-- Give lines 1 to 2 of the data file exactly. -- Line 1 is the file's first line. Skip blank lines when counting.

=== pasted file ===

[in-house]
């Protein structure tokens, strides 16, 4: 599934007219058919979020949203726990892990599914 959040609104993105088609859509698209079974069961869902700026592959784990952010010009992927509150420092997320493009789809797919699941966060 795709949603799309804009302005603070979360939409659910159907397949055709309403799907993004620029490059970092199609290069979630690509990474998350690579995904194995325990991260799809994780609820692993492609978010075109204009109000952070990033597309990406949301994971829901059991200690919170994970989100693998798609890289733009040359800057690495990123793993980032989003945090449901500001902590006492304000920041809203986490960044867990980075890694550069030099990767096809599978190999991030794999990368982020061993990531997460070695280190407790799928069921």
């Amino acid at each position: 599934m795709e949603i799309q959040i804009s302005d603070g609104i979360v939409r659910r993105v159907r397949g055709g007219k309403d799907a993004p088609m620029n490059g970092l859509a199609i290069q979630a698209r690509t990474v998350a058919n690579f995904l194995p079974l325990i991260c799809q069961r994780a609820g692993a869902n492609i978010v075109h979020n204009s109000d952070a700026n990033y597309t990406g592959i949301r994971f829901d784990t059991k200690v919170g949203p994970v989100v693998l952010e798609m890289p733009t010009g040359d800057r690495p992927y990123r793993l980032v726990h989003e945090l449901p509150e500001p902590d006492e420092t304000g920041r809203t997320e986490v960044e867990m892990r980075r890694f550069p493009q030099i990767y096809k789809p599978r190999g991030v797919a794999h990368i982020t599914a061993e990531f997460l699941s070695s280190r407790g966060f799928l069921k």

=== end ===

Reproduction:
[in-house]
């Protein structure tokens, strides 16, 4: 599934007219058919979020949203726990892990599914 959040609104993105088609859509698209079974069961869902700026592959784990952010010009992927509150420092997320493009789809797919699941966060 795709949603799309804009302005603070979360939409659910159907397949055709309403799907993004620029490059970092199609290069979630690509990474998350690579995904194995325990991260799809994780609820692993492609978010075109204009109000952070990033597309990406949301994971829901059991200690919170994970989100693998798609890289733009040359800057690495990123793993980032989003945090449901500001902590006492304000920041809203986490960044867990980075890694550069030099990767096809599978190999991030794999990368982020061993990531997460070695280190407790799928069921």